Much could be said, and much has been said, about how Christians, and every person, for that matter, ought to read the Bible. At the outset, I want to urge caution: there is a danger in talking about what we believe ABOUT the Bible that we forget that we must in fact READ the Bible.
May that not be true of us.
Having said this, I learned early on in my training for the ministry that it is important that in every new generation of Christians we undertake to fresh defenses of God’s Word. CS Lewis’ warning notwithstanding (he is supposed to have said that he would rather defend a roaring lion than to defend God’s Word, or God Himself, I don’t remember which), the engaging in careful defenses (L., apologia) of the Scriptures is important in our witness as Christians.
Rarely do such defenses convince an unbeliever of the rightness of The Faith; but they can play a role, through dialogue and debate, in helping to lower, or reduce, people’s resistance to faith in Jesus Christ.
The current apologia for the Scriptures centers on how Christians are to read the Old Testament. Let me explain.
In the last generation, theologians like RC Sproul and JI Packer wrote books in defense of an evangelical understanding of the Scriptures in the 1970s. Packer’s books included Fundamentalism and the Word of God, and God Has Spoken.
These books were part of his efforts to defend the Scriptures, work which eventually helped produce the Chicago Statement on Biblical Inerrancy.
The Packer book I have on my shelf, Beyond the Battle for the Bible, quotes the Chicago Statement on pp. 57-58, where we agree to “pay the most careful attention to [Scripture’s] claims and character as a human production.”
What does the Chicago Statement mean by the character of Scripture “as a human production”?
Sometimes we call this the organic (as opposed to the mechanical) character of inspiration: God didn’t merely mechanically or robotically dictate His Word to His prophets (as if they played no part in the process); God used the faculties and capacities of each author of Sacred Scripture to uniquely inscribe His Infallible and Inerrant Word to His people.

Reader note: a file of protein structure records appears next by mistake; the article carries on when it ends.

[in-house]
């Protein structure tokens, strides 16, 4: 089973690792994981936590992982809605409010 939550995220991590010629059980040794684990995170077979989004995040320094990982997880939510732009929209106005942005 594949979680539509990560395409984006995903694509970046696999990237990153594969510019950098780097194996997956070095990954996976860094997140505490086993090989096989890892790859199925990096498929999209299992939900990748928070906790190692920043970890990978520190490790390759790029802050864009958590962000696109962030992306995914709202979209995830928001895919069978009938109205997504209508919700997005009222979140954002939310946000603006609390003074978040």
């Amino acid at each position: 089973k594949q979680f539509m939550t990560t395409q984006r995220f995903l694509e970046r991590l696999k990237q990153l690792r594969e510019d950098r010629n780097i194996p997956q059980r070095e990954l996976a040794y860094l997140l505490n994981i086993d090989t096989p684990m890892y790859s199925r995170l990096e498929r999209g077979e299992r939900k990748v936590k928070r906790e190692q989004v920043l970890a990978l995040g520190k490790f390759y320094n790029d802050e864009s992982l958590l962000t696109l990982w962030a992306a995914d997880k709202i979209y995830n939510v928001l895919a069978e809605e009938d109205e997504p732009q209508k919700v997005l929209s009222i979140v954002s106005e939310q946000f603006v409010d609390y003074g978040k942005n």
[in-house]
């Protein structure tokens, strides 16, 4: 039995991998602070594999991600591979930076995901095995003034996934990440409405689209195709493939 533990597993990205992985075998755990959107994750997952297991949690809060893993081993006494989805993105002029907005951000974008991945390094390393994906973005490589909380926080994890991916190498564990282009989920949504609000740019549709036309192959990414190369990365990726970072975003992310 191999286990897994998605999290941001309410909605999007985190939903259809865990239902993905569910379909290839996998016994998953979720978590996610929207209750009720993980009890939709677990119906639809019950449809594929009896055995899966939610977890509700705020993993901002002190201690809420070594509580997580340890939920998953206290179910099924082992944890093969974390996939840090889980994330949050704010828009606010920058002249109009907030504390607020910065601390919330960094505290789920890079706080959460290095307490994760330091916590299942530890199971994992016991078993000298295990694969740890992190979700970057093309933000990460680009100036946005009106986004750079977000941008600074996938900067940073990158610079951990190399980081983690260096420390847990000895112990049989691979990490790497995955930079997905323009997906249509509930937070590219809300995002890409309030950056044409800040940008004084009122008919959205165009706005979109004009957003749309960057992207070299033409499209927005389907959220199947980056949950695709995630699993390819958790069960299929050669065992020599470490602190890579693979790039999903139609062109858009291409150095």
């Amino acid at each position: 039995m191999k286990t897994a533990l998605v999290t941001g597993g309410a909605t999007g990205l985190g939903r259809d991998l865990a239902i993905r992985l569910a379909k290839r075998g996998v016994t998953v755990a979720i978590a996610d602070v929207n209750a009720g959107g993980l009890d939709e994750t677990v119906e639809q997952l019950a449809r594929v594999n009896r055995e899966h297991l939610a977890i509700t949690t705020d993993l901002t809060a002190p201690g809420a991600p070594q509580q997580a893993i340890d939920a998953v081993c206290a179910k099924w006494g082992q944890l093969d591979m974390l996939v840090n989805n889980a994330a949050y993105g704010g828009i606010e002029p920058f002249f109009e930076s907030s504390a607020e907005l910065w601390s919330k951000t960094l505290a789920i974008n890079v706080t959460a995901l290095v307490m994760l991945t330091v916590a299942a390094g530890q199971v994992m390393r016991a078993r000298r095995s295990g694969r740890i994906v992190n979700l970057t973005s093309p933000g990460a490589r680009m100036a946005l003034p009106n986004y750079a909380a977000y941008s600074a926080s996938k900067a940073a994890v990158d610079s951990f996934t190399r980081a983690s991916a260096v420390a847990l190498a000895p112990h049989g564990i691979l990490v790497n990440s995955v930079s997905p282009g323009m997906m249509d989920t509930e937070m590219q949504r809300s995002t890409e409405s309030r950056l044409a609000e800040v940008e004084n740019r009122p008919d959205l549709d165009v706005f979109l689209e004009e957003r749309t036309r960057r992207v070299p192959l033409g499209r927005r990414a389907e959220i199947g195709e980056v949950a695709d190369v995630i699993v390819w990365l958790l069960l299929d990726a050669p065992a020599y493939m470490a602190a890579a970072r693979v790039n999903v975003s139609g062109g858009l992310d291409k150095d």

For example, Paul was tutored under Gamaliel; this part of his background played a huge role in his ability to write the Epistle to the Romans.
But it is possible to pay such careful attention to the aims and intentions of the human author (call these the organic characteristics of Scripture) that you can go too far and make a kind of separation between THAT and the Divinely intended meaning of the Scriptures.
This is the kind of danger that I believe some are toying with in some evangelical scholarly circles. Which brings us to the present day.
Recently (as in the last several years) there have been changes in the faculty at Westminster Seminary (Glenside, PA) which have revolved around issues which I believe Packer and others have addressed.
Dr. Richard Gaffin of WTS summarizes the issue in a paper responding to Clair Davis, in which he calls the approach some scholars are taking to reading the Scriptures as “first read-second read.” He explains this approach in this way:
“The first read seeks to establish the original historical meaning or original human author meaning of an Old Testament passage on its own terms without any reference to the New Testament. The second read of the passage then seeks to show how in the light of the New Testament it is about Christ, to disclose its Christotelic content.”
Gaffin then comments:
This approach as a whole is ill-conceived and seriously flawed. Though it is motivated in part by the legitimate concern to avoid reading New Testament meanings back into Old Testament texts–no doubt a danger–there is a difference between reading the New Testament back into the Old and reading the Old Testament in light of the New. The former is wrong; the latter is not only legitimate but also requisite. As it is carried out, the first read tends towards highlighting the “messiness” of the Old Testament, as its proponents put it, towards finding unrelated or discordant trajectories of meaning in the Old Testament. It obscures both the organic connection between the meaning of the divine author and what the human authors wrote as well as the organic connection and unity between the Old Testament and New Testament. Multivalent, even contradictory trajectories will appear to be the case when the Old Testament documents are read “on their own terms” in the sense of bracketing out their fulfillment in Christ and the interpretive bearing of the New Testament.
Gaffin is saying that while we can make a mistake by reading the New Testament context artificially back into the Old Testament, we cannot suggest that the Old Testament context can be read independently of the New without obscuring the organic character of Biblical Revelation.
Augustine’s motto, though simple, is still true: the New is in the Old concealed; the Old is in the New revealed.
May God help His Church, and His Preachers, speak the whole truth of Scripture without failing to both understand Scripture’s organic and human character, and still reading the Old Testament in light of the greater revelation of the New Testament.